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Clackamas board stalemates on Measure 97 resolution

Issue likely to return after 2-1 vote with two absent members.

Three Clackamas County commissioners stalemated last week on Measure 97, the proposed corporate tax increase on the Nov. 8 statewide ballot.

But a proposed resolution of opposition is likely to return when two commissioners absent from the Sept. 15 discussion — Paul Savas and Martha Schrader — return from a business trip to Washington, D.C.

Earlier this year, before Schrader was re-elected to her position in the May 17 primary and Savas finished third in a bid for board chairman, both stated their opposition to the then-pending ballot measure.

A dozen people testified on both sides before the discussion, which touched off a political exchange between Chairman John Ludlow and Commissioner Jim Bernard, who is challenging Ludlow’s re-election bid on Nov. 8.

Although Bernard has stated his opposition to Measure 97, he said the board as a whole should not do so on the county’s behalf. He said the most recent time it has done so was back in 2000, when the then three-member board opposed some proposed constitutional amendments on the ballot.

He said:

“Our responsibility as Clackamas County commissioners is to tend to the pressing business of Clackamas County, not to open up and entangle ourselves in statewide ballot measures and fighting between competitive political interests, especially when getting involved in a fight on either side could have a negative impact on the county’s ability to effectively forward its own agenda.”

But Ludlow, who ran second to Bernard in the May 17 primary, said Bernard himself moved to oppose Measure 97 at a recent meeting of the Clackamas County Business Alliance.

“Is it good enough to do it at the CCBA and not do it by a resolution by us?” Ludlow said. “I don’t think so. I think we have to take a stand — a stand I think is right, and our businesses say no to.”

Bernard said that while it was appropriate for the business alliance to take a stand, “I am saying this does not belong here.”

Bernard, owner of Bernard’s Garage in Milwaukie, is on the alliance board — and the four other commissioners are ex-officio board members.

Commissioner Tootie Smith, who also faces re-election, said she had no problem expressing her opposition to what she called the largest tax increase in Oregon history.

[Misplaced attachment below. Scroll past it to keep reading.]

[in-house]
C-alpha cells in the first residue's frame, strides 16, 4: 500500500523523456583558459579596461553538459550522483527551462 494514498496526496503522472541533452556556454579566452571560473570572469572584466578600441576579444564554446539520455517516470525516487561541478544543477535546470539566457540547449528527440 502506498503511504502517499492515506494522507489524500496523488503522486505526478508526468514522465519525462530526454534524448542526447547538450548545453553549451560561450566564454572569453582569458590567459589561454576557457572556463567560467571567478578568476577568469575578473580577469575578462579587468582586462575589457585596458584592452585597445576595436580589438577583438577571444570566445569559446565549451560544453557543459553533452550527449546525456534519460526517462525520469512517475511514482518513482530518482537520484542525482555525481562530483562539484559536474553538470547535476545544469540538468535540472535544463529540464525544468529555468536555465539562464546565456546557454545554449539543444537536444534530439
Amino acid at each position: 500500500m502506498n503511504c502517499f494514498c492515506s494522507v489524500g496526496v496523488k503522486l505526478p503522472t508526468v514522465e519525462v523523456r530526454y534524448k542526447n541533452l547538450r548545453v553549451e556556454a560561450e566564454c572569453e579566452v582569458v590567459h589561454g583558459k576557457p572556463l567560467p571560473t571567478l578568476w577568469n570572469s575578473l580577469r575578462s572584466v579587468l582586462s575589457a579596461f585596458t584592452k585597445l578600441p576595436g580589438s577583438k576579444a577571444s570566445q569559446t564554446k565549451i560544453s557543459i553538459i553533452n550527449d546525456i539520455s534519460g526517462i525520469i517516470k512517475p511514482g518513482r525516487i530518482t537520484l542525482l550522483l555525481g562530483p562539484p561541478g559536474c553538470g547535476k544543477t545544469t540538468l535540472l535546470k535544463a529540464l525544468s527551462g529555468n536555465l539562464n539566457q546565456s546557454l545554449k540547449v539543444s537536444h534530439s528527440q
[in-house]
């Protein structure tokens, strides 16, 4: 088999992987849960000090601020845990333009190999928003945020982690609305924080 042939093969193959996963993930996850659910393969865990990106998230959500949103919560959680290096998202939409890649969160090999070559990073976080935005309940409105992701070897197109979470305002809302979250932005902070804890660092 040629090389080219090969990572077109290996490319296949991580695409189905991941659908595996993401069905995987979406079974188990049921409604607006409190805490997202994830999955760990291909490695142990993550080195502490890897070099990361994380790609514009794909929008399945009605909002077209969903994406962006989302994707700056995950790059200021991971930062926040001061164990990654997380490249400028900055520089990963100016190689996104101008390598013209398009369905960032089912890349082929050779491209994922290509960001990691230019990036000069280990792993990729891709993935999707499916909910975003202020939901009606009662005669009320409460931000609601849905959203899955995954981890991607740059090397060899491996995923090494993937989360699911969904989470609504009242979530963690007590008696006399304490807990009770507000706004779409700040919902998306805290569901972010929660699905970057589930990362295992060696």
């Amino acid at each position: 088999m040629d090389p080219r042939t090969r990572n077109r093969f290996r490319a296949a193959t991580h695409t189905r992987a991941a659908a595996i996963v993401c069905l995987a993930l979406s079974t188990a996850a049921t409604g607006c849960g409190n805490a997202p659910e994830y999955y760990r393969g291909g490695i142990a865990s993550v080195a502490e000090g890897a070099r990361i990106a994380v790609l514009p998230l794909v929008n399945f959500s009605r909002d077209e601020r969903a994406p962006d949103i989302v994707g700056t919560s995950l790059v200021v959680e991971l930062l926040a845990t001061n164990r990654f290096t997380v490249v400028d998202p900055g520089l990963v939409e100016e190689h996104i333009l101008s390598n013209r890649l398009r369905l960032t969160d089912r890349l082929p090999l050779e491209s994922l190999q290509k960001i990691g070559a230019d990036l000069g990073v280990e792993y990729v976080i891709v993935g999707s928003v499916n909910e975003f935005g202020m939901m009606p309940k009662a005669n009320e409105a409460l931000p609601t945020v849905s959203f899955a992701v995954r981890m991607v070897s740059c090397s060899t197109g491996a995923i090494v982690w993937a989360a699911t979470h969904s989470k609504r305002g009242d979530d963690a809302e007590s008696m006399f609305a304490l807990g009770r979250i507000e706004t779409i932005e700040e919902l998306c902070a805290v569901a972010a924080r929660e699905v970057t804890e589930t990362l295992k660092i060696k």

Measure 97 would raise the state minimum tax on businesses with at least $25 million annually in Oregon sales. Smith said such a tax would affect grocery stores and utilities, unlike several failed ballot measures for a retail sales tax that would exempt food and power bills.

“If we want a sales tax, can we just do it in a more honest way?” said Smith, who was a state representative from 2001 to 2005. “This (corporate tax) is going to be passed on to every one of you.”

Although the vote was 2-1 for the opposition resolution, it takes three votes for approval.

Ludlow said he would bring the resolution back when Savas and Schrader can participate, but he probably would not scheduled another round of public comment.

Elected officials can take stands on ballot measures, but neither they nor public employees can use public resources to promote or oppose them in campaigns.

Pros and cons

Unlike Washington County, where commissioners opposed Measure 97 on a 3-2 vote Aug. 23 without a public hearing, Clackamas County commissioners heard from eight witnesses opposed and four in favor preceding their own discussion.

Measure 97 opponents included officials from the Clackamas County Business Alliance, North Clackamas Chamber of Commerce and Northwest Grocery Association.

Ed Cranston of Cranston Machinery, which has been based in Oak Grove since 1923, said most of his business takes place outside Clackamas County.

“What we see is a horrendous cost increase as our suppliers will increase their costs and have to pass them on,” Cranston said.

“To compete in the export market with a large differential in the U.S. dollar is going to push us to the point of extinction – and by adding another tax on top, you are pushing us out.”

Les de Asis of Benchmade Knives, whose Oregon City plant is a short distance from the building where the county commissioners meet, said the proposed tax increase would be an added burden.

“As a businessman, I’m here to tell you it’s bad enough to make a living and do what we want to do,” he said.

But others, who say Measure 97 will generate an estimated $3 billion annually that is needed for public schools and state services, argued that the county board should take no stand.

“I believe it’s like ‘the sky is falling’ for businesses saying they are going to lose,” said Cindy Williams, a teacher at McLoughlin Elementary School and president of the Oregon City Education Association.

Joe Minson, a social studies teacher at Canby High School, also urged no stance.

Dawn Spahn has been a teacher for three years at Holcomb Elementary School in Oregon City, where she lost her initial job as a reading specialist and is on the verge of losing her job as a kindergarten teacher, even as the number of pupils per classroom grows.

“All of our behaviors are exploding because we do not have the support we need,” she said. “I am watching our schools fall apart and our demands becoming higher because we don’t have the funding we need.”

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